"Well," said the other man, "I rather think there was something of thesort. The boy's uncle--Captain Stewart--middle-aged, rather prim oldparty--you'll have met him, I dare say--he intimated to me one day thatthere had been some trivial row. You see, the lad isn't of age yet,though he is to be in a few months, and so he has had to live on anallowance doled out by his grandfather, who's the head of the house. Theboy's father is dead. There's a quaint old beggar, if you like--thegrandfather. He was rather a swell in the diplomatic, in his day
"Ah, well, then," said Ste. Marie, "the matter seems simple enough. Afoolish boy's foolish pique. He is staying in hiding somewhere tofrighten his grandfather. When he thinks the time favorable he will comeback and be wept over and forgiven."
The other man walked a little way in silence.
"Ye-es," he said, at last. "Yes, possibly. Possibly you are right.That's what the grandfather thinks. It's the obvious solution.Unfortunately there is more or less against it. The boy went awaywith--so far as can be learned--almost no money, almost none at all. Andhe has already been gone a month. Miss Benham, his sister, is sure thatsomething has happened to him, and I'm a bit inclined to think so, too.It's all very odd. I should think he might have been kidnapped but thatno demand has been made for money."
"He was not," suggested Ste. Marie--"not the sort of young man to doanything desperate--make away with himself?" Hartley laughed.
"Oh, Lord, no!" said he. "Not that sort of young man at all. He was avery normal type of rich and spoiled and somewhat foolish American boy."
"Rich?" inquired the other, quickly.
"Oh yes; they're beastly rich. Young Arthur is to come into somethingvery good at his majority, I believe, from his father's estate, and theold grandfather is said to be indecently rich--rolling in it! There'sanother reason why the young idiot wouldn't be likely to stop away ofhis own accord. He wouldn't risk anything like a serious break with theold gentleman. It would mean a loss of millions to him, I dare say, forthe old beggar is quite capable of cutting him off if he takes thenotion. Oh, it's a bad business all through."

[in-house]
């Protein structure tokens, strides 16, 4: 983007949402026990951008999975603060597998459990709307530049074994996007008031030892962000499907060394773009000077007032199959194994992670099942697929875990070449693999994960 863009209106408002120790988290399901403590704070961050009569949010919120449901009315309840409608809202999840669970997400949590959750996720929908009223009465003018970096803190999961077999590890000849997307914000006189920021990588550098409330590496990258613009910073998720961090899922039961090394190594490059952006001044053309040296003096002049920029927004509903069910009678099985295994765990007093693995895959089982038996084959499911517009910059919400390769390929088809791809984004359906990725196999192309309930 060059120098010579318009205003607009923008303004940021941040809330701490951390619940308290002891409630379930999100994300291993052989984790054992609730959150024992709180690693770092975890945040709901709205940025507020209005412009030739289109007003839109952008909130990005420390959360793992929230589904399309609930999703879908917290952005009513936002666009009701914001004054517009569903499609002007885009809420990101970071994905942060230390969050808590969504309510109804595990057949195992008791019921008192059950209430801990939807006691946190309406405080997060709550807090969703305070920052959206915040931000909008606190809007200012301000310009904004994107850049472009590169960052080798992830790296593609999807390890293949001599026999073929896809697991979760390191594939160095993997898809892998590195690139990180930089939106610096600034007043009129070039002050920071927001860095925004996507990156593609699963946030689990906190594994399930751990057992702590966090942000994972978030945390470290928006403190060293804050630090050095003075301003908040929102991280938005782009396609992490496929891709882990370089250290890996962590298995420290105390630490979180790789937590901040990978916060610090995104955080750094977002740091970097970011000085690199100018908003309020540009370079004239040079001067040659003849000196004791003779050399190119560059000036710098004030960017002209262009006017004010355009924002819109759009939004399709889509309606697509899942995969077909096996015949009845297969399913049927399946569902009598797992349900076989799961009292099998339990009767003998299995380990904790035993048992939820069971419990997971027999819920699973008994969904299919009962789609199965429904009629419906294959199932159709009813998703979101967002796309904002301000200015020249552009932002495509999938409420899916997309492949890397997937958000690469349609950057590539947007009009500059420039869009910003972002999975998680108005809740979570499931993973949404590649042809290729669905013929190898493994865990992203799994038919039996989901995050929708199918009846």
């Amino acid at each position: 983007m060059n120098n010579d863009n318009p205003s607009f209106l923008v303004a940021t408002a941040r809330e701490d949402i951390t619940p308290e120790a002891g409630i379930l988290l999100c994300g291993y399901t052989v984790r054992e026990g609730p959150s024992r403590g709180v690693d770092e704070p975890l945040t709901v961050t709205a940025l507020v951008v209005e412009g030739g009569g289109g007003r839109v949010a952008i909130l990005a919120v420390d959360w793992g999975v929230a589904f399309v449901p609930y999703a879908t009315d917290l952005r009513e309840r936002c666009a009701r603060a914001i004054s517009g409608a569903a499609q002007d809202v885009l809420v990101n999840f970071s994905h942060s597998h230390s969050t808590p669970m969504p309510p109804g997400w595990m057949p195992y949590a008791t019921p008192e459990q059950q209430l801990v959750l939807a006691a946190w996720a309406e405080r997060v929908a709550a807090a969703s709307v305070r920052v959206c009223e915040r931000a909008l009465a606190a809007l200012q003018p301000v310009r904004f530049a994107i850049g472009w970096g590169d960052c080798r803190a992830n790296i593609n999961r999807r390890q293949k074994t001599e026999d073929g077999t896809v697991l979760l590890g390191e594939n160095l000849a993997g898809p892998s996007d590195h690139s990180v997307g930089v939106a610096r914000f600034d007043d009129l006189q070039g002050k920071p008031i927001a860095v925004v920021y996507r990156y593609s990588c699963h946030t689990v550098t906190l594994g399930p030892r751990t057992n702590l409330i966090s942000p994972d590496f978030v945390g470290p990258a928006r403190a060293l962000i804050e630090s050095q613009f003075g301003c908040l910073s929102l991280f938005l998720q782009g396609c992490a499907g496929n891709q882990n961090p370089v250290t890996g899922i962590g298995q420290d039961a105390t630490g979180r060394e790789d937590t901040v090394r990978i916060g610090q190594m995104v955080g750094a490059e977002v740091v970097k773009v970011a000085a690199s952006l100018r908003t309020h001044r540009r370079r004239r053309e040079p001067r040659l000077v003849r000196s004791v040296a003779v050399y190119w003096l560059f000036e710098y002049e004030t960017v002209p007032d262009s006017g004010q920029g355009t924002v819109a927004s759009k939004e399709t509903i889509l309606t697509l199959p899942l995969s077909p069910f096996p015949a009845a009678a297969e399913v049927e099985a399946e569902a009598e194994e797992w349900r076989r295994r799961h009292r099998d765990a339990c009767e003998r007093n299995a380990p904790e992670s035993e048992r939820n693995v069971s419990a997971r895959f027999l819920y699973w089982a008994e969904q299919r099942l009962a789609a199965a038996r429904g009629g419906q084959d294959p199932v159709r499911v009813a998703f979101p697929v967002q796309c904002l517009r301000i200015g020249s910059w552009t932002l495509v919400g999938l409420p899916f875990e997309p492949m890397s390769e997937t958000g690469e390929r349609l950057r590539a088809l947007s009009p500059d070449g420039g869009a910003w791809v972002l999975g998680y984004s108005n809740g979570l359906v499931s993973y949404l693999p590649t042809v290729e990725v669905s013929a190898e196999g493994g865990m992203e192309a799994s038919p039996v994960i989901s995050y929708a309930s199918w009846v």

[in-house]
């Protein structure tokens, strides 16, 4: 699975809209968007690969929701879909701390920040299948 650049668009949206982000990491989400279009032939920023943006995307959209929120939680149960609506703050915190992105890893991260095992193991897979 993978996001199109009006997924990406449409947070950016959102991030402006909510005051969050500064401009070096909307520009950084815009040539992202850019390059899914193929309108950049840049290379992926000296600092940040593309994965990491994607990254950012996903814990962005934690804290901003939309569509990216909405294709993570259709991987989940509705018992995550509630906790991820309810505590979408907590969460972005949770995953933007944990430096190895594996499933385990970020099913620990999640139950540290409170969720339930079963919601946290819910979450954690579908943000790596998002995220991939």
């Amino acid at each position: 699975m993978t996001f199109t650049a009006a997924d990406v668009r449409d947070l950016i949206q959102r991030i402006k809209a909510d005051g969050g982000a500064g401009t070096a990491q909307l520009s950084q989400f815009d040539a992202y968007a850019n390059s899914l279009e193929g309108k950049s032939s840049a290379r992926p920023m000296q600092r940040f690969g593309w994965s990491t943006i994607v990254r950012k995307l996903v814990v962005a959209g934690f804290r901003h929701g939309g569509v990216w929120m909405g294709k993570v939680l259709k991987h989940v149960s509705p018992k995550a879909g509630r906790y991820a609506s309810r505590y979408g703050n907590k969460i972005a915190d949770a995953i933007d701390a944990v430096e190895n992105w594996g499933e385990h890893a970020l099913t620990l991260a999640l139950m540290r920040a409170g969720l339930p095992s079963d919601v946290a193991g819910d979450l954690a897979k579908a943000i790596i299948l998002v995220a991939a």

And after they had gone on a bit he said it again, shaking his head:
"It's a bad business! That poor girl, you know. It's hard on her. Shewas fond of the young ass for some reason or other. She's very muchbroken up over it."
"Yes," said Ste. Marie, "it is hard for her--for all the family, ofcourse. A bad business, as you say." He spoke absently, for he waslooking ahead at something which seemed to be a motor accident. They hadby this time got well up the Champs-Elysees and were crossing the RondPoint. A motor-car was drawn up alongside the curb just beyond, and alittle knot of people stood about it and seemed to look at something onthe ground.
"I think some one has been run down," said Ste. Marie. "Shall we have alook?" They quickened their pace and came to where the group of peoplestood in a circle looking upon the ground, and two gendarmes asked manyquestions and wrote voluminously in their little books. It appeared thata delivery boy mounted upon a tricycle cart had turned into the wrongside of the avenue and had got himself run into and overturned by amotor-car going at a moderate rate of speed. For once the sentiment ofthose mysterious birds of prey which flock instantaneously from nowhereround an accident, was against the victim and in favor of the frightenedand gesticulating chauffeur.